How new technologies and techniques pioneered by dictators will shape the 2020 election
Updated at 2:30 p.m. ET on February 10, 2020.
One day last fall, I sat down to create a new Facebook account. I picked a forgettable name, snapped a profile pic with my face obscured, and clicked “Like” on the official pages of Donald Trump and his reelection campaign. Facebook’s algorithm prodded me to follow Ann Coulter, Fox Business, and a variety of fan pages with names like “In Trump We Trust.” I complied. I also gave my cellphone number to the Trump campaign, and joined a handful of private Facebook groups for MAGA diehards, one of which required an application that seemed designed to screen out interlopers.
The president’s reelection campaign was then in the midst of a multimillion-dollar ad blitz aimed at shaping Americans’ understanding of the recently launched impeachment proceedings. Thousands of micro-targeted ads had flooded the internet, portraying Trump as a heroic reformer cracking down on foreign corruption while Democrats plotted a coup. That this narrative bore little resemblance to reality seemed only to accelerate its spread. Right-wing websites amplified every claim. Pro-Trump forums teemed with conspiracy theories. An alternate information ecosystem was taking shape around the biggest news story in the country, and I wanted to see it from the inside.
What a website that generates infinite fake humans tells us about modern life
You encounter so many people every day, online and off-, that it is almost impossible to be alone. Now, thanks to computers, those people might not even be real. Pay a visit to the website This Person Does Not Exist: Every refresh of the page produces a new photograph of a human being—men, women, and children of every age and ethnic background, one after the other, on and on forever. But these aren’t photographs, it turns out, though they increasingly look like them. They are images created by a generative adversarial network, a type of machine-learning system that fashions new examples modeled after a set of specimens on which the system is trained. Piles of pictures of people in, images of humans who do not exist out.
China’s use of surveillance and censorship makes it harder for Xi Jinping to know what’s going on in his own country.
China is in the grip of a momentous crisis. The novel coronavirus that emerged late last year has already claimed three times more lives than the SARS outbreak in 2003, and it is still spreading. More than 50 million people (more than the combined metro populations of New York, Los Angeles, Chicago, and San Francisco) remain under historically unprecedented lockdown, unable to leave their city—and in many cases, even their apartment. Many countries no longer accept visiting Chinese nationals, or if they do, quarantine them for weeks. Big companies are pulling out of trade shows. Production is suffering. Profound economic consequences are bound to ensue, not just in China but around the world.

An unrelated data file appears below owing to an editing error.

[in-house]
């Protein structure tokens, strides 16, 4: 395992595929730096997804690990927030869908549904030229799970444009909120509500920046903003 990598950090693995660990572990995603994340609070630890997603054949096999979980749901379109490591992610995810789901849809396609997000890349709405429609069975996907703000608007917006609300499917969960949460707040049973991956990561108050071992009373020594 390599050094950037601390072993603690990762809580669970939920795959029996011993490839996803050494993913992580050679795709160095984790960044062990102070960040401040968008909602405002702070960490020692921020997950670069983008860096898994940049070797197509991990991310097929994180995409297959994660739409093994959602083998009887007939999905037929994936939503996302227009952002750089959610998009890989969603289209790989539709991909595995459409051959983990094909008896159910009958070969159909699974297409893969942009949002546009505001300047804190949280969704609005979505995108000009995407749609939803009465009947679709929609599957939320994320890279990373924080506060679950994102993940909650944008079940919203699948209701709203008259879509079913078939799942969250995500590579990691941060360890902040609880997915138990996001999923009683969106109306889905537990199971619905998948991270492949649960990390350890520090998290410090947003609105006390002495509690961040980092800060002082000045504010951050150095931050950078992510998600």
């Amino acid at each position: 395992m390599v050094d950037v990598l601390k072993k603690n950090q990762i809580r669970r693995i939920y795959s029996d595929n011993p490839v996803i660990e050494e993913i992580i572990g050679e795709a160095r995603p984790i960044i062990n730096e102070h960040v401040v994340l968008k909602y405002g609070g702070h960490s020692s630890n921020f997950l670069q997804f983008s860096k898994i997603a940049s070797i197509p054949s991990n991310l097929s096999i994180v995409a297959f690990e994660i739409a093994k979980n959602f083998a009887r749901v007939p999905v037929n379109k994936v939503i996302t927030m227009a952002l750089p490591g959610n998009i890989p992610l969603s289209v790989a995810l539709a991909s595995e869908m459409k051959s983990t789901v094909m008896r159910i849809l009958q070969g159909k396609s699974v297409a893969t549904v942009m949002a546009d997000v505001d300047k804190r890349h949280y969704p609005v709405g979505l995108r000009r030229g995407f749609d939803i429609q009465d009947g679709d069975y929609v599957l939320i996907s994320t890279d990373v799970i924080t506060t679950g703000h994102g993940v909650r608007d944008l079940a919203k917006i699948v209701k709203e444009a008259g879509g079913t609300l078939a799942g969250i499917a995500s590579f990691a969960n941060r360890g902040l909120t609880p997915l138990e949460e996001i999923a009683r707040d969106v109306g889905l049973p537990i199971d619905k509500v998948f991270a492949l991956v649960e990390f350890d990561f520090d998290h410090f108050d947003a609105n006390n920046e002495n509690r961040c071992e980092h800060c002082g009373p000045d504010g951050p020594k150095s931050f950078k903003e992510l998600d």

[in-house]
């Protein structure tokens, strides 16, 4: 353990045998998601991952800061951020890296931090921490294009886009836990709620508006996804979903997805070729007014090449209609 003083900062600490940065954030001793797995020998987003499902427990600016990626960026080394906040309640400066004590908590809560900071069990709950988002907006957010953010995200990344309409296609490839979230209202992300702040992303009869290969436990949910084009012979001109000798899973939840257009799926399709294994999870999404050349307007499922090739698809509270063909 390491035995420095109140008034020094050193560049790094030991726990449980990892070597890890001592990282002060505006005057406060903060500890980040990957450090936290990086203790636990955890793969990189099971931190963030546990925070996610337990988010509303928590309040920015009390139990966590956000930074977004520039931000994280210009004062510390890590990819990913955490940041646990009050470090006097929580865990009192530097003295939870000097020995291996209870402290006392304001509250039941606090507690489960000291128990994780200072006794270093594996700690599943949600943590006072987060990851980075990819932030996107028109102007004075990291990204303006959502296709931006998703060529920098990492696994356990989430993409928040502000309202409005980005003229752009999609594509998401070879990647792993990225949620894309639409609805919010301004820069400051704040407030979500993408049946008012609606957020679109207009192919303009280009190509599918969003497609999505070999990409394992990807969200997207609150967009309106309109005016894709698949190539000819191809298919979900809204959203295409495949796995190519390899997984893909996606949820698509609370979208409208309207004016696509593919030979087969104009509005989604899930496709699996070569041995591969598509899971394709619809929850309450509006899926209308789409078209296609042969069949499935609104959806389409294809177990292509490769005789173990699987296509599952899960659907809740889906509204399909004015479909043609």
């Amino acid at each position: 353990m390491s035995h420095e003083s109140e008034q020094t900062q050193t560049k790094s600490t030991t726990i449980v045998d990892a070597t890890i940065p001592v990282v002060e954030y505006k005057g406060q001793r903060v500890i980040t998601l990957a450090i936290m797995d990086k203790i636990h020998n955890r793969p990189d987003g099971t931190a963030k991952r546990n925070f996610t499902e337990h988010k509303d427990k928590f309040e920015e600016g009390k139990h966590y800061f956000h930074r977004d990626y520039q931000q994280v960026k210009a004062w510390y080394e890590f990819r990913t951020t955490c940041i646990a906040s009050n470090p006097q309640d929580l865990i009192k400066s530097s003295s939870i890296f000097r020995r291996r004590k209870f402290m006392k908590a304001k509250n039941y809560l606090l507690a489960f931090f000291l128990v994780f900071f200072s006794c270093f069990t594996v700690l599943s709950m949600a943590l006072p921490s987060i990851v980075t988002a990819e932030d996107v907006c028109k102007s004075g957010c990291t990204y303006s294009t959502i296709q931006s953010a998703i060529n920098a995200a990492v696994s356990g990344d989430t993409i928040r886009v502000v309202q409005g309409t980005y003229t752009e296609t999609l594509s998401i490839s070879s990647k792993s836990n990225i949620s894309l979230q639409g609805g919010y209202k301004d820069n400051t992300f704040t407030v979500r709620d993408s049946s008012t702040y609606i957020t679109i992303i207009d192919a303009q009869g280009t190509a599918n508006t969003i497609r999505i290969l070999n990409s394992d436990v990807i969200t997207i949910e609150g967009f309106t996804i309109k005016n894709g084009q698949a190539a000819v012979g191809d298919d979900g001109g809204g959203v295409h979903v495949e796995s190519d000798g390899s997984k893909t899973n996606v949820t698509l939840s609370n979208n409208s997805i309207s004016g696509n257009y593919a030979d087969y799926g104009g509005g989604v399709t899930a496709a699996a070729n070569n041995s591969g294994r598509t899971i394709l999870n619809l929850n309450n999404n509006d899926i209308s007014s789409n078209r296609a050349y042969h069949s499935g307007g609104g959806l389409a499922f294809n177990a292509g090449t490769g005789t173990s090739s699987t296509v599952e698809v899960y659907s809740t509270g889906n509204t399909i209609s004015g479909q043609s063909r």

When a senior White House aide would brief President Donald Trump in 2018 about an Ebola-virus outbreak in central Africa, it was plainly evident that hardships roiling a far-flung part of the world didn’t command his attention. He was zoning out. “It was like talking to a wall,” a person familiar with the matter told me.
Now a new coronavirus that originated in China is confronting him with a potential pandemic, a problem that Trump seems ill-prepared to meet. A crisis that is heading into its third month could draw out every personal and managerial failing that the president has shown to this point. Much of what he’s said publicly about the virus has been wrong, a consequence of downplaying any troubles on his watch. He has long stoked fears that foreigners entering the United States bring disease. Now he may double down on xenophobic suspicions. He has hollowed out federal agencies and belittled expertise, prioritizing instead his own intuition and the demands of his political base. But he’ll need to rely on a bureaucracy he’s maligned to stop the virus’s spread.